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The Effect of Displaying Kinetic Energy on Hybrid Electric Vehicle Drivers’ Evaluation of Regenerative Braking

  • Doreen Schwarze
  • Matthias G. Arend
  • Thomas Franke
Conference paper
Part of the Advances in Intelligent Systems and Computing book series (AISC, volume 825)

Abstract

More energy efficient and sustainable systems become increasingly widespread in automotive applications (e.g., hybrid electric vehicles; HEVs). Yet, their real-world energy efficiency strongly depends on driver behaviour and, often, showing optimal eco-driving behaviour is challenging especially if energy dynamics are not sufficiently represented in the driver interface. For example, previous research indicated that HEV drivers try to actively utilize and regain electric energy, without sufficiently considering conversion losses that are part of this process (i.e., energy conversion fallacy). One possible explanation is that HEV drivers do not actively consider kinetic energy while driving, mainly because it is not represented in energy displays. The object of the present research was to examine whether drivers can be supported in a less biased perception of the efficiency of regenerative braking when an indicator of kinetic energy is also represented in the interface. To this end, we designed an online video experiment. Two displays were presented to drivers, a conventional energy flow display in which only electric energy resources were represented and an adapted display in which also kinetic energy resources were represented. Drivers rated the perceived energy efficiency of two types of deceleration scenarios, regenerative braking and neutral mode. The results provide first evidence that adding a representation of kinetic energy resources to displays of energy flows in HEVs can reduce drivers’ energy conversion fallacy.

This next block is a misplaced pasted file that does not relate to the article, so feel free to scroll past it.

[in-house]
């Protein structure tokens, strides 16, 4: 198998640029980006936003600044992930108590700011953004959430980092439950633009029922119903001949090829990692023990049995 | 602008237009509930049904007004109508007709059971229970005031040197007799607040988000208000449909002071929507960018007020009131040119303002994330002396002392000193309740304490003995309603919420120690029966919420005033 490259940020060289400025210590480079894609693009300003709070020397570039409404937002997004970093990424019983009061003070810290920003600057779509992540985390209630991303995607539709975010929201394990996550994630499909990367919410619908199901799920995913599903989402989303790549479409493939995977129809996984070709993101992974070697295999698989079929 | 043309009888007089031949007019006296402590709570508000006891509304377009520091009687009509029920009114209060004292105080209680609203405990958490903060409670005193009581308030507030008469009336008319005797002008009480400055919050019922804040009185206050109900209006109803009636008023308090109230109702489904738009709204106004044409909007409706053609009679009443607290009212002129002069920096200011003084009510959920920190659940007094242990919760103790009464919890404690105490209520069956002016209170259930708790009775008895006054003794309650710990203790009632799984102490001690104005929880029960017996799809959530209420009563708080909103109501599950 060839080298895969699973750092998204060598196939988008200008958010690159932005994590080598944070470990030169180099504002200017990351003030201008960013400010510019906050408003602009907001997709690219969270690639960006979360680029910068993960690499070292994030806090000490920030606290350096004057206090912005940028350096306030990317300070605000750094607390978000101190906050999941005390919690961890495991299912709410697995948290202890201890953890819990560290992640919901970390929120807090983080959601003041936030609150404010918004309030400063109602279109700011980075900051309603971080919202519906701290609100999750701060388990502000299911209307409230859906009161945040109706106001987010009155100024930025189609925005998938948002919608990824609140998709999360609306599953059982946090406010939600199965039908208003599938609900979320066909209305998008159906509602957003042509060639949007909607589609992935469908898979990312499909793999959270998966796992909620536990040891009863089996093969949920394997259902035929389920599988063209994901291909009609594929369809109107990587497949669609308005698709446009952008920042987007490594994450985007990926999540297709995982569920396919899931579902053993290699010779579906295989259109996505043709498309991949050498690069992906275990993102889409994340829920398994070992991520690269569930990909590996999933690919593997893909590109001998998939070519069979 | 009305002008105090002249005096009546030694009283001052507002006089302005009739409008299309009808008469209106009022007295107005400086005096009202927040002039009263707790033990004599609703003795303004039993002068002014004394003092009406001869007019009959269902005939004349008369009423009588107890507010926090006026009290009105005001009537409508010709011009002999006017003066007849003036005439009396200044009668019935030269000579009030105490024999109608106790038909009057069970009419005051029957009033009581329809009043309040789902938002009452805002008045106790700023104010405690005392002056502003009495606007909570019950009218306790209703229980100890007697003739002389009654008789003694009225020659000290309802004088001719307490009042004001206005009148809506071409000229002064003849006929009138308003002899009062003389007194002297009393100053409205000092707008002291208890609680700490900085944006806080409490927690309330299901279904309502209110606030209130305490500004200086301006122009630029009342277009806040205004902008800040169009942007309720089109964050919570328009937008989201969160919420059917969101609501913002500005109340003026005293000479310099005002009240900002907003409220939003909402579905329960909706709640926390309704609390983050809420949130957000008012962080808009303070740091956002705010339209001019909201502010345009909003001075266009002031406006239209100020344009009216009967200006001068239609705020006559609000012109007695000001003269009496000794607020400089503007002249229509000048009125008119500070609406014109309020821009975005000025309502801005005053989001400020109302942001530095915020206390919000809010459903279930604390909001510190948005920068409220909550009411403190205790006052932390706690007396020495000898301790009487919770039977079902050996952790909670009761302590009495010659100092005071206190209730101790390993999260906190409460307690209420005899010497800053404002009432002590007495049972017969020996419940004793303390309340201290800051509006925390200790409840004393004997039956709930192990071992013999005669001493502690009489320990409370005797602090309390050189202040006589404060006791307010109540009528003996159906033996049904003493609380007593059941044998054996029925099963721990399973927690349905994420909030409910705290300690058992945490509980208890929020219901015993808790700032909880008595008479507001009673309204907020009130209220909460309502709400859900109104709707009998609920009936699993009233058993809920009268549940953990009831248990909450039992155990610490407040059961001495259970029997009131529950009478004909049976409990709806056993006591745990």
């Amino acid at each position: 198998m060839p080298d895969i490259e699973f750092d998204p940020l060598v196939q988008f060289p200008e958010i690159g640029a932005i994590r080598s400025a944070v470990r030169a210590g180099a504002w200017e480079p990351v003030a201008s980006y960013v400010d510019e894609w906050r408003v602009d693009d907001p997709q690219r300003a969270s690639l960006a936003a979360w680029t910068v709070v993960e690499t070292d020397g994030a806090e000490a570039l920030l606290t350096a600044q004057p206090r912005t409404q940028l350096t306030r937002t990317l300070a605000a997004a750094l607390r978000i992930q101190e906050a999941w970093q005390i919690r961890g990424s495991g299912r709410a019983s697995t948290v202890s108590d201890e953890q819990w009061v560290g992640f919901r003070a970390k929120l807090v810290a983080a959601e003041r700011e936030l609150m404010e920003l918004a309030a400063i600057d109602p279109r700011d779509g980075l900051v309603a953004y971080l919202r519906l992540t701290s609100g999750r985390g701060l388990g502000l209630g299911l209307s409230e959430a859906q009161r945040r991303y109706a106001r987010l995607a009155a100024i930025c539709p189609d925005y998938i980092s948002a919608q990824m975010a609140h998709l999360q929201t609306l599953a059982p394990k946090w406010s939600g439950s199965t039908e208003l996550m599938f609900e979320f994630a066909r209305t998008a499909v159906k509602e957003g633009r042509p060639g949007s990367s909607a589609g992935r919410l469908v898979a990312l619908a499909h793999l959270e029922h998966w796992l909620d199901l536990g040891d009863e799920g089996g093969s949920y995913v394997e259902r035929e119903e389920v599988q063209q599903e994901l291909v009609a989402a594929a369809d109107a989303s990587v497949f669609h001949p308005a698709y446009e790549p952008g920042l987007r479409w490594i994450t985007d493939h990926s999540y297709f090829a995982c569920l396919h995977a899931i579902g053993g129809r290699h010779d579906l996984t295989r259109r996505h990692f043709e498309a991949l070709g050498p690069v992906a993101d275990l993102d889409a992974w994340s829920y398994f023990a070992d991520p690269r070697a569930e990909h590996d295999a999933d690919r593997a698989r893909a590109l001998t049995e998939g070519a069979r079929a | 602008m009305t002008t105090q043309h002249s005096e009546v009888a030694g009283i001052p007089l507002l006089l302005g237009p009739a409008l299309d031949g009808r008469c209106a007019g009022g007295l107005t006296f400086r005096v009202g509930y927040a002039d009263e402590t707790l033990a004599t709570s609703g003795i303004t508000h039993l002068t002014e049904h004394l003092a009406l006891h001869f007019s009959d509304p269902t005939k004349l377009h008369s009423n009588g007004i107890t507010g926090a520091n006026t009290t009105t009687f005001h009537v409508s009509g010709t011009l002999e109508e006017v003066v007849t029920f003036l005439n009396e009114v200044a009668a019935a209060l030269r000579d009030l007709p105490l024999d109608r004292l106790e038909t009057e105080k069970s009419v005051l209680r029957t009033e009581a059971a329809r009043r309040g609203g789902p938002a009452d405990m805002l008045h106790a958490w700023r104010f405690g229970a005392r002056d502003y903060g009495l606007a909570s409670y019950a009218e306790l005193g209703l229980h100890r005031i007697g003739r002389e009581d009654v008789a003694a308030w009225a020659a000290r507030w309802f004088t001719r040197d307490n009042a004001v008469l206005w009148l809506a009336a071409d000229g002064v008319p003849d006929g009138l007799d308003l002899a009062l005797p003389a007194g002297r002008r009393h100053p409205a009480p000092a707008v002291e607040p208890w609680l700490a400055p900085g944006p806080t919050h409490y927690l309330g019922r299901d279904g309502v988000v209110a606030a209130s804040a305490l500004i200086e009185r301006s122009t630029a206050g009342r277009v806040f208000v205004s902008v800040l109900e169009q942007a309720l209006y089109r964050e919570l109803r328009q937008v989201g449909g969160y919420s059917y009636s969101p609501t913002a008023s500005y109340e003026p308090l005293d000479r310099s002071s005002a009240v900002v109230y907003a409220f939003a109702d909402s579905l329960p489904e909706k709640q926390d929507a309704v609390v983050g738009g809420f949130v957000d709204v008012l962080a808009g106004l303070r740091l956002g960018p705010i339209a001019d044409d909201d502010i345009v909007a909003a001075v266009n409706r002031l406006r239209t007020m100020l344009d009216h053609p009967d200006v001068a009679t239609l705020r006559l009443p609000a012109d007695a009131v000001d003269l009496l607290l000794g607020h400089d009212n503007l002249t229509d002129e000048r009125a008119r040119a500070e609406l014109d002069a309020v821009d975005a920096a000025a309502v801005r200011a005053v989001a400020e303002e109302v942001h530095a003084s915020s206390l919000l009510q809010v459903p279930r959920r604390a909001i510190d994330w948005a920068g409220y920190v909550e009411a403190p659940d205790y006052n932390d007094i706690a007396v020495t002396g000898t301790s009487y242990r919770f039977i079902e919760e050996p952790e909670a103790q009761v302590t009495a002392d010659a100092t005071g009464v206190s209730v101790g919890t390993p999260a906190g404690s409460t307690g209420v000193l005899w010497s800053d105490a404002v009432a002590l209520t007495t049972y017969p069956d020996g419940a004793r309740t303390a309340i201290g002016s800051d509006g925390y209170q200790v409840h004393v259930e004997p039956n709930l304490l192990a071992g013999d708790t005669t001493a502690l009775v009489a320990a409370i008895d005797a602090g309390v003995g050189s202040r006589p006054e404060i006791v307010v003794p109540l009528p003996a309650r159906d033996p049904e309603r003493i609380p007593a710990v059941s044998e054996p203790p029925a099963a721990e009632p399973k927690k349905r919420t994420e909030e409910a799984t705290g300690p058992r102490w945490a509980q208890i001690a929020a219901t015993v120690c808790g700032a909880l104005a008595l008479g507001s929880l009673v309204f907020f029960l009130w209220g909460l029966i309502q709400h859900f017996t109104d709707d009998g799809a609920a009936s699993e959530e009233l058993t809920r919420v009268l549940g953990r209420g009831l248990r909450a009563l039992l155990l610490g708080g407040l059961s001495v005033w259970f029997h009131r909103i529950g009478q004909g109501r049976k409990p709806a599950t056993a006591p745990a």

Keywords

Driver behaviour User-Energy interaction Regenerative braking Neutral mode Framing effect 

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Copyright information

© Springer Nature Switzerland AG 2019

Authors and Affiliations

  • Doreen Schwarze
    • 1
  • Matthias G. Arend
    • 2
  • Thomas Franke
    • 1
  1. 1.Institute of Multimedia and Interactive Systems, Engineering Psychology and Cognitive ErgonomicsUniversity of LübeckLübeckGermany
  2. 2.Institute of PsychologyRWTH Aachen UniversityAachenGermany

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